While millions rush to Greece to make the most of the low prices and wonderful beaches, how many will remember Tunisia and the Tunisian people?

I’m heading to Tunisia tomorrow, I’m taking some measures of precautions for when I am in Tunis, especially at the airport but other than that I plan to enjoy a relaxing holiday, spend time with my family (in-laws) and set the first step in motion to make Tunisia my future home.

What about you? Will you share this post? Will you help?

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I Love Expat Life & I Love Holidays! http://www.diaryofaserialexpat.com/life-in-saudi-arabia-holidays/ http://www.diaryofaserialexpat.com/life-in-saudi-arabia-holidays/#comments Thu, 16 Jul 2015 12:49:50 +0000 http://www.diaryofaserialexpat.com/?p=2939 What do you do for your holidays when you’re an expat? I mean aren’t we technically already on holidays, since we’re abroad and living in the sunshine all year long, surrounded by palm trees with the beach nearby? To be honest living in Jeddah feels a lot like being on holidays. I’ve been trying to […]

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What do you do for your holidays when you’re an expat? I mean aren’t we technically already on holidays, since we’re abroad and living in the sunshine all year long, surrounded by palm trees with the beach nearby?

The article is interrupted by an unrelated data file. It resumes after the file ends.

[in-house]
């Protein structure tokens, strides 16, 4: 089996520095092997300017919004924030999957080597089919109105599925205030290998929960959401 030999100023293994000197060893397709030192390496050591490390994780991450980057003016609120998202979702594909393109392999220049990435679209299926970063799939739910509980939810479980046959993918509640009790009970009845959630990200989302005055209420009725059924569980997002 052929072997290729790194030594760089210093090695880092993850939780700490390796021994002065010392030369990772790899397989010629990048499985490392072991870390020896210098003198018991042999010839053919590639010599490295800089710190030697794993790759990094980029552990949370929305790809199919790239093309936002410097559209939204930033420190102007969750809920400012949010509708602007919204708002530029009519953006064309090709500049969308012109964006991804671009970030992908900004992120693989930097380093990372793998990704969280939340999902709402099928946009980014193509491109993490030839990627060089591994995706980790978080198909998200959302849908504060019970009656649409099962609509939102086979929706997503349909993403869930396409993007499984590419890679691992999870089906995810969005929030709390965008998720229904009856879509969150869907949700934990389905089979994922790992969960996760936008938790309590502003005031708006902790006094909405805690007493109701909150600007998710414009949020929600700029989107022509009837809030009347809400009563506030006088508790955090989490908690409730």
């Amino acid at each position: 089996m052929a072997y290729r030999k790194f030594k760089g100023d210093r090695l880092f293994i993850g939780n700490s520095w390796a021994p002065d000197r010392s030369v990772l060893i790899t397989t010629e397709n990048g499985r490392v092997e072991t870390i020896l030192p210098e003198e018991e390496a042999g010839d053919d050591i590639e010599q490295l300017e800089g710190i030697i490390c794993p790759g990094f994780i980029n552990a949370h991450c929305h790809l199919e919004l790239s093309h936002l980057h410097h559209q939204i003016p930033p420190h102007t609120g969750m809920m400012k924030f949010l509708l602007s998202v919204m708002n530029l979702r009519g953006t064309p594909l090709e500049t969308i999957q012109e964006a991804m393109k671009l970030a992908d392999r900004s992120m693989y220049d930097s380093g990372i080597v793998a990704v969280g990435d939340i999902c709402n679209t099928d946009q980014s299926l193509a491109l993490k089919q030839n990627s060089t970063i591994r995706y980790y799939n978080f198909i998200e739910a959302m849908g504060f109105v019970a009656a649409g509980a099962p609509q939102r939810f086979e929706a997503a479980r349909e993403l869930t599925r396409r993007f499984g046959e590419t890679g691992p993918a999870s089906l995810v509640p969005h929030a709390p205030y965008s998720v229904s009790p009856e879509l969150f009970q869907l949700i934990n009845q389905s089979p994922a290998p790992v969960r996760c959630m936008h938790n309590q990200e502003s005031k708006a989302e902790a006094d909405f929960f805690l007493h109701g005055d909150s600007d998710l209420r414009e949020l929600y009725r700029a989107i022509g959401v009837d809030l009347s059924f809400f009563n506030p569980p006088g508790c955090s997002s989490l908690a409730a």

To be honest living in Jeddah feels a lot like being on holidays. I’ve been trying to describe what living in a compound feels like to my family and friends back home and the closest I can explain is by comparing it to living in a holiday village.

Life in Saudi arabia

Where I live at the moment (my employer provides me and my family with free housing on their compound) looks like a gigantic holiday village. It’s self contained for one and it’s got everything you need so you don’t actually have to get out unless you want to.

Then there is the Jeddah weather, awesome weather, summer all year round with temperatures between 35 and 40 degrees Celsius at the moment (July 2015).

There are some swimming pools in the compound to cool us down, hundreds of ACed shopping malls not far to while away the hottest hours and spend our hard earned salaries.

life in saudi arabia
When daily life looks like you’re on holidays.